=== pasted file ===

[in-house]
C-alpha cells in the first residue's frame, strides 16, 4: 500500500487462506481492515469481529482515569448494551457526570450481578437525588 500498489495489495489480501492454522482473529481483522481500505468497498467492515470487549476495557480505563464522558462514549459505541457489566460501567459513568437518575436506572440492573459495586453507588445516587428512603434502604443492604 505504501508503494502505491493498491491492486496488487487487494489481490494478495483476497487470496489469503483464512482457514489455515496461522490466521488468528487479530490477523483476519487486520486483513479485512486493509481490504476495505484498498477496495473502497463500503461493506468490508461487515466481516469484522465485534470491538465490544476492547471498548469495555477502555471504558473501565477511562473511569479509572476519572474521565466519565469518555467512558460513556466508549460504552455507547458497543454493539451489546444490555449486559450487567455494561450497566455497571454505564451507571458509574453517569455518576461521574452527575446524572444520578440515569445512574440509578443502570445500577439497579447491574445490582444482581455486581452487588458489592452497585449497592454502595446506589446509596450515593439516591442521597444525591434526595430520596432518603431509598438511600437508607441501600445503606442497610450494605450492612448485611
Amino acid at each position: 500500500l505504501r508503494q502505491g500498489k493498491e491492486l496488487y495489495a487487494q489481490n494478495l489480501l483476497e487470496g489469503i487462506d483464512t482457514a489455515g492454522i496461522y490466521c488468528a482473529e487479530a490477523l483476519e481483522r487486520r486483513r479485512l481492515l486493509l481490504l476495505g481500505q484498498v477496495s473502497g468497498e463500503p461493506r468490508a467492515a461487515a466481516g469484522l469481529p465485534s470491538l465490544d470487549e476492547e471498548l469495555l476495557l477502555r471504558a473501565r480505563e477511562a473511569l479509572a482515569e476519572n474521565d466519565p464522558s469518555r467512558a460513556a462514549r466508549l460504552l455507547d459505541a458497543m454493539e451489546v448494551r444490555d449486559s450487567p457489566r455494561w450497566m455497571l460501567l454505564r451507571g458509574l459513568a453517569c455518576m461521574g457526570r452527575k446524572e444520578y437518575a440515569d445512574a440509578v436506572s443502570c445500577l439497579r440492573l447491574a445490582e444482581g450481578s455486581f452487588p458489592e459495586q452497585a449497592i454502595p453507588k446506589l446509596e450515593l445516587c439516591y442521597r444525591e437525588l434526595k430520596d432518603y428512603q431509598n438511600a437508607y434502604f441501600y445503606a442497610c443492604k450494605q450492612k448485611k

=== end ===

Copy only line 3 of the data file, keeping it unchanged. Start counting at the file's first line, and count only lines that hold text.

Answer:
Amino acid at each position: 500500500l505504501r508503494q502505491g500498489k493498491e491492486l496488487y495489495a487487494q489481490n494478495l489480501l483476497e487470496g489469503i487462506d483464512t482457514a489455515g492454522i496461522y490466521c488468528a482473529e487479530a490477523l483476519e481483522r487486520r486483513r479485512l481492515l486493509l481490504l476495505g481500505q484498498v477496495s473502497g468497498e463500503p461493506r468490508a467492515a461487515a466481516g469484522l469481529p465485534s470491538l465490544d470487549e476492547e471498548l469495555l476495557l477502555r471504558a473501565r480505563e477511562a473511569l479509572a482515569e476519572n474521565d466519565p464522558s469518555r467512558a460513556a462514549r466508549l460504552l455507547d459505541a458497543m454493539e451489546v448494551r444490555d449486559s450487567p457489566r455494561w450497566m455497571l460501567l454505564r451507571g458509574l459513568a453517569c455518576m461521574g457526570r452527575k446524572e444520578y437518575a440515569d445512574a440509578v436506572s443502570c445500577l439497579r440492573l447491574a445490582e444482581g450481578s455486581f452487588p458489592e459495586q452497585a449497592i454502595p453507588k446506589l446509596e450515593l445516587c439516591y442521597r444525591e437525588l434526595k430520596d432518603y428512603q431509598n438511600a437508607y434502604f441501600y445503606a442497610c443492604k450494605q450492612k448485611k